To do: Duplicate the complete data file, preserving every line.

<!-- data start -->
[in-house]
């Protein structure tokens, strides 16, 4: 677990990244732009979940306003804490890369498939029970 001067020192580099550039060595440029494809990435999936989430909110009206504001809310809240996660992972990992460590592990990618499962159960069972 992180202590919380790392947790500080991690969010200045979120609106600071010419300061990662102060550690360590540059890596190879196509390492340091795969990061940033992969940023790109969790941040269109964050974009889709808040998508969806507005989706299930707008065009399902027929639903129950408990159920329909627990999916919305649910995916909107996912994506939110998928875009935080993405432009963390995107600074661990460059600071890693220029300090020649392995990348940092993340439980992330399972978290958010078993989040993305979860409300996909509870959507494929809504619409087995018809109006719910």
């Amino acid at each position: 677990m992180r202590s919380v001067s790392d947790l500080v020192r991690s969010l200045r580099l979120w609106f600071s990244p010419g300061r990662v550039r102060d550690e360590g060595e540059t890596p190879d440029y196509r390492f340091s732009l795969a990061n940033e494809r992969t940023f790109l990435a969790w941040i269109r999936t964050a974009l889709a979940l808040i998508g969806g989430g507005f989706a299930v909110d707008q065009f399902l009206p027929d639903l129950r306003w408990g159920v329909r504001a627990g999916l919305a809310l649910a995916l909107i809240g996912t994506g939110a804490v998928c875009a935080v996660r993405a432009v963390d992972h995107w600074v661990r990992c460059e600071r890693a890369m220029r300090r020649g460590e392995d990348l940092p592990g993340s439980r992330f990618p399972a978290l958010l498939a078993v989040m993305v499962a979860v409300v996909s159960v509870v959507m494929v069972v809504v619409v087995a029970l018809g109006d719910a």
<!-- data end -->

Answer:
[in-house]
């Protein structure tokens, strides 16, 4: 677990990244732009979940306003804490890369498939029970 001067020192580099550039060595440029494809990435999936989430909110009206504001809310809240996660992972990992460590592990990618499962159960069972 992180202590919380790392947790500080991690969010200045979120609106600071010419300061990662102060550690360590540059890596190879196509390492340091795969990061940033992969940023790109969790941040269109964050974009889709808040998508969806507005989706299930707008065009399902027929639903129950408990159920329909627990999916919305649910995916909107996912994506939110998928875009935080993405432009963390995107600074661990460059600071890693220029300090020649392995990348940092993340439980992330399972978290958010078993989040993305979860409300996909509870959507494929809504619409087995018809109006719910």
């Amino acid at each position: 677990m992180r202590s919380v001067s790392d947790l500080v020192r991690s969010l200045r580099l979120w609106f600071s990244p010419g300061r990662v550039r102060d550690e360590g060595e540059t890596p190879d440029y196509r390492f340091s732009l795969a990061n940033e494809r992969t940023f790109l990435a969790w941040i269109r999936t964050a974009l889709a979940l808040i998508g969806g989430g507005f989706a299930v909110d707008q065009f399902l009206p027929d639903l129950r306003w408990g159920v329909r504001a627990g999916l919305a809310l649910a995916l909107i809240g996912t994506g939110a804490v998928c875009a935080v996660r993405a432009v963390d992972h995107w600074v661990r990992c460059e600071r890693a890369m220029r300090r020649g460590e392995d990348l940092p592990g993340s439980r992330f990618p399972a978290l958010l498939a078993v989040m993305v499962a979860v409300v996909s159960v509870v959507m494929v069972v809504v619409v087995a029970l018809g109006d719910a």